His Serene Highness highlighted the challenges and opportunities for preserving the ocean in the annual Grantham Lecture at Imperial.
HSH Prince Albert II of Monaco has advocated for ocean science and protection through several local and international schemes, including acting as International Patron for the UN ‘Year of the Dolphin, helping to set up Marine Protected Areas in the Mediterranean, and forming the Prince Albert II of Monaco Foundation to protect the environment and to encourage sustainable development.
To protect the ocean we need not just words and regulations but the goodwill and energies of all, pooling together all resources at our disposal. HSH Prince Albert of Monaco
He delivered the 2018 Grantham Annual Lecture, which also marks 10 years of the Grantham Institute – Climate Change and the Environment, Imperial’s hub for climate and environment work.
HSH Prince Albert opened his talk by pointing out how rapidly global attention had brought interest and action around the health of the ocean, and how developing a sustainable ‘blue economy’ is the next logical step.
He also stressed there was still much to do, and several factors stand in the way of further progress. These include climate change causing issues such as ocean acidification and ice-cap melting, human negligence such as pollution and overfishing, and the reluctance of some states to act.
He said: “To protect the ocean we need not just words and regulations but the goodwill and energies of all, pooling together all resources at our disposal. The situation requires a global solution and collective action to change our ways.”
Highlighting plastic pollution in particular as an issue with a growing awareness, HSH Prince Albert called for urgent solutions, recognising the UK as a leader in this field. Before the talk, he met with ocean plastics experts from the Grantham Institute to hear about the research and solutions being proposed.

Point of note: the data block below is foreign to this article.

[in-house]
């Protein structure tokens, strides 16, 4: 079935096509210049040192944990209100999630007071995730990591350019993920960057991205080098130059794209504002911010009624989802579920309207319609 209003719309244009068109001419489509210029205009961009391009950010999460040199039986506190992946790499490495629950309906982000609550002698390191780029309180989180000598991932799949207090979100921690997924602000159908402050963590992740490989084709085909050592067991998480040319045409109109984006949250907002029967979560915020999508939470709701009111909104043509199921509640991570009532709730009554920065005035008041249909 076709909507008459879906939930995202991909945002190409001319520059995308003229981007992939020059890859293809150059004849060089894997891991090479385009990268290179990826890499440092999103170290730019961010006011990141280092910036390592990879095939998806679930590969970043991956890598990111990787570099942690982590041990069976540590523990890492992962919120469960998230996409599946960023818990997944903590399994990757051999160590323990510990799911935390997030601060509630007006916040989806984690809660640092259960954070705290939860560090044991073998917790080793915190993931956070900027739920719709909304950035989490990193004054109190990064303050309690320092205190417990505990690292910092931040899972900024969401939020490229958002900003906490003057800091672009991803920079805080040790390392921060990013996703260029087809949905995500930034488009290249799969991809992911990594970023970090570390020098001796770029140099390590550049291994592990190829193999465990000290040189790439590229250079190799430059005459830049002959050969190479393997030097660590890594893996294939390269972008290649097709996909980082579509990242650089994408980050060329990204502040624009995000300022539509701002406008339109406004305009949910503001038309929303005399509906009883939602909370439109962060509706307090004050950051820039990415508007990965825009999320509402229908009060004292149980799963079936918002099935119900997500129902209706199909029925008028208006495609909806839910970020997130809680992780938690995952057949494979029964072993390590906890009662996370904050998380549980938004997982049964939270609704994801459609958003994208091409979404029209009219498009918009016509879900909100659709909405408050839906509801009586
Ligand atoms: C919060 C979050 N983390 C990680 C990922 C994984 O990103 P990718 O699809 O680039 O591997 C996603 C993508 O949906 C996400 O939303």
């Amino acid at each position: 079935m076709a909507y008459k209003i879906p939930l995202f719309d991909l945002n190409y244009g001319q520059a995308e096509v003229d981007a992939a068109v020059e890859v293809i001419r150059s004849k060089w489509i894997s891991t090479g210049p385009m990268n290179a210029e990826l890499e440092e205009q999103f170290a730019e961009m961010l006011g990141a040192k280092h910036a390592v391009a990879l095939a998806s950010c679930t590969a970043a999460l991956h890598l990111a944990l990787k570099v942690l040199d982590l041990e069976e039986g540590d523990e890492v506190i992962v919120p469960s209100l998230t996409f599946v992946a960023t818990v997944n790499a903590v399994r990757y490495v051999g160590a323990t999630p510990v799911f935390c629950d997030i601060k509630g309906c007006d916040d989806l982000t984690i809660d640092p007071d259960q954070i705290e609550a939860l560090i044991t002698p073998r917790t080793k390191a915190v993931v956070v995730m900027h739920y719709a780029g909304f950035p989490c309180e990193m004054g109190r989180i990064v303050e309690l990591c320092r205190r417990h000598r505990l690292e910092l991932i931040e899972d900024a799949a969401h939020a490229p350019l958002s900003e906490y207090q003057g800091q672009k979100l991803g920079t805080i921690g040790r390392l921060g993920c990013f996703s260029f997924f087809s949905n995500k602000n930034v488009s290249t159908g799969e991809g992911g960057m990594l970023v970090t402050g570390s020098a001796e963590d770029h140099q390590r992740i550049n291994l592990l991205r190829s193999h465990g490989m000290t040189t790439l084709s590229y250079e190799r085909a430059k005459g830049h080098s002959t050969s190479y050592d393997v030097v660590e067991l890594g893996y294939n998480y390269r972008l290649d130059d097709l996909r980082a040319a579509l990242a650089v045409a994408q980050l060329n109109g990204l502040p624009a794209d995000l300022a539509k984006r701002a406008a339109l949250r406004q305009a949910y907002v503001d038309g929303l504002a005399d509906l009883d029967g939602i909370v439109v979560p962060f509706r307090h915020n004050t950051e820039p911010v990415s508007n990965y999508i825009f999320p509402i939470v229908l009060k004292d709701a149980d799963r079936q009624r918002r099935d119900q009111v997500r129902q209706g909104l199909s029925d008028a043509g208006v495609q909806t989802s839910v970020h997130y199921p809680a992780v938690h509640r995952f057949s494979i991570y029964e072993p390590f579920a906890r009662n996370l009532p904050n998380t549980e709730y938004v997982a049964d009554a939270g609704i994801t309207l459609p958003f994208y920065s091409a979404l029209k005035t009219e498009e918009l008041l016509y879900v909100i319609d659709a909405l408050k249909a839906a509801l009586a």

Prince Albert makes an eloquent plea for us to love and respect the oceans, and recognise their central role in our well-being and the health of the planet. Professor Sir Brian Hoskins Chair of the Grantham Institute
Despite the challenges, HSH Prince Albert also encouraged the audience to consider the opportunities that conserving the oceans will bring. In the same way as a ‘green economy’ has been built around sustainable development in areas such as renewable energy, sustainable transport and green buildings, a ‘blue economy’ can be constructed around the oceans.
He highlighted a range of initiatives in the direction, including making ocean trade more sustainable through the development of solar-powered cargo ships, harnessing renewable energy from the oceans such as tidal or wave power, and embracing the jobs and revenue from tourism and managed fishing that emerge from creating Marine Protected Areas.
He said: “We must make the blue economy a priority. Clearly this is an immense task, a long and difficult battle to be fought, but one we can win. I believe the UK, which has been at the forefront of many great battles, will once again inspire us and unite us all.”
Professor Sir Brian Hoskins, Chair of the Grantham Institute, said: "Prince Albert makes an eloquent plea for us to love and respect the oceans, and recognise their central role in our well-being and the health of the planet.
"Thanks to progressive international agreements informed by scientific evidence, and humanity’s sense to do the right thing, there is a new hope in the notion of the blue economy, the sustainable use of ocean resources for economic growth, improved livelihoods and jobs."
After the lecture, HSH Prince Albert met start-up companies formed by Imperial students and alumni with a focus on sustainability, including water filtration system CustoMem, and ocean plastic pollution mapping program The Plastic Tide. HSH was also presented with a bespoke 3D-printed surfboard, created from recycled waste plastic, by Surfff. The prince and his delegation also met Imperial students from Monaco at a reception.
All images by Fergus Burnett
Article text (excluding photos or graphics) © Imperial College London.
Photos and graphics subject to third party copyright used with permission or © Imperial College London.
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